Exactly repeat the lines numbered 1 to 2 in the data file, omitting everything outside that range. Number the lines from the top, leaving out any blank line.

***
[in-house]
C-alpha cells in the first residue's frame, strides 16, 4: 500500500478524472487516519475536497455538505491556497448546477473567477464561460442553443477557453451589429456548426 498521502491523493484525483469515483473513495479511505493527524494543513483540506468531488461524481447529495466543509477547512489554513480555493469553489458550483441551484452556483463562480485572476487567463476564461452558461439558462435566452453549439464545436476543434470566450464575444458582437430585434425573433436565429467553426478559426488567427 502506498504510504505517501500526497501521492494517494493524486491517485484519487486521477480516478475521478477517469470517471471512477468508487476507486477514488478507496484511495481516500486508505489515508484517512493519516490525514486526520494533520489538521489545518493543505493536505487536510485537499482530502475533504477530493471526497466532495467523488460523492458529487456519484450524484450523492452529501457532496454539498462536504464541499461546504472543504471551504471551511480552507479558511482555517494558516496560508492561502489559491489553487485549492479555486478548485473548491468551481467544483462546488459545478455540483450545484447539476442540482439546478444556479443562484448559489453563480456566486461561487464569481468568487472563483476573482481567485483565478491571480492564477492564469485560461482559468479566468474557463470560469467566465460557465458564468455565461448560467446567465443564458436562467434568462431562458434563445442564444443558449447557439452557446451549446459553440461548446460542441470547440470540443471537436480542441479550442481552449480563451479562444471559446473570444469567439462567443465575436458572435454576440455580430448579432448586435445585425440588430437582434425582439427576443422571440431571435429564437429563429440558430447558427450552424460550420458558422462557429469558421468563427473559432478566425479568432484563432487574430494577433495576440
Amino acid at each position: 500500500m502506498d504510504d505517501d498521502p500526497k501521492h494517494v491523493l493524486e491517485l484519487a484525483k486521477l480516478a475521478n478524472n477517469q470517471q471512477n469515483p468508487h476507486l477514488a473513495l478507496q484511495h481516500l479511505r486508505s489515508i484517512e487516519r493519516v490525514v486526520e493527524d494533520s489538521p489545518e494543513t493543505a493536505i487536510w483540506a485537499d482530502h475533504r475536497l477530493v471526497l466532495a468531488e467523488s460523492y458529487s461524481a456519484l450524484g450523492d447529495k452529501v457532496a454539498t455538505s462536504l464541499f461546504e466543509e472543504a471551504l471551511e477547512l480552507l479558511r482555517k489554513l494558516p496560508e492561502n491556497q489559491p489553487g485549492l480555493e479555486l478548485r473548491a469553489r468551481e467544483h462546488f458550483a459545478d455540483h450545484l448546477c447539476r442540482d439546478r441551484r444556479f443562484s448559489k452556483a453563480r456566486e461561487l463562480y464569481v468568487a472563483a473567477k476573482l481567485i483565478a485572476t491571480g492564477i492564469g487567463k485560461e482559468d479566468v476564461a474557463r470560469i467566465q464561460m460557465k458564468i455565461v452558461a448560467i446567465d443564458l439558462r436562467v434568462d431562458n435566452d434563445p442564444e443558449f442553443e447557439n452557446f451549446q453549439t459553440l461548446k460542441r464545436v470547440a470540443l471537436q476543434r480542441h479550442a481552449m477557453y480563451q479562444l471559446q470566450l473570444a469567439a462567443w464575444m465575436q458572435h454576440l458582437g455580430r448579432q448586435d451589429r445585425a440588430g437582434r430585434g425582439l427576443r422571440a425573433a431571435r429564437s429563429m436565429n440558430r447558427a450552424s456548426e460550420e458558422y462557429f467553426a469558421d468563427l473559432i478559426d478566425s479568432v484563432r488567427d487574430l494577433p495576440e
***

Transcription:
[in-house]
C-alpha cells in the first residue's frame, strides 16, 4: 500500500478524472487516519475536497455538505491556497448546477473567477464561460442553443477557453451589429456548426 498521502491523493484525483469515483473513495479511505493527524494543513483540506468531488461524481447529495466543509477547512489554513480555493469553489458550483441551484452556483463562480485572476487567463476564461452558461439558462435566452453549439464545436476543434470566450464575444458582437430585434425573433436565429467553426478559426488567427 502506498504510504505517501500526497501521492494517494493524486491517485484519487486521477480516478475521478477517469470517471471512477468508487476507486477514488478507496484511495481516500486508505489515508484517512493519516490525514486526520494533520489538521489545518493543505493536505487536510485537499482530502475533504477530493471526497466532495467523488460523492458529487456519484450524484450523492452529501457532496454539498462536504464541499461546504472543504471551504471551511480552507479558511482555517494558516496560508492561502489559491489553487485549492479555486478548485473548491468551481467544483462546488459545478455540483450545484447539476442540482439546478444556479443562484448559489453563480456566486461561487464569481468568487472563483476573482481567485483565478491571480492564477492564469485560461482559468479566468474557463470560469467566465460557465458564468455565461448560467446567465443564458436562467434568462431562458434563445442564444443558449447557439452557446451549446459553440461548446460542441470547440470540443471537436480542441479550442481552449480563451479562444471559446473570444469567439462567443465575436458572435454576440455580430448579432448586435445585425440588430437582434425582439427576443422571440431571435429564437429563429440558430447558427450552424460550420458558422462557429469558421468563427473559432478566425479568432484563432487574430494577433495576440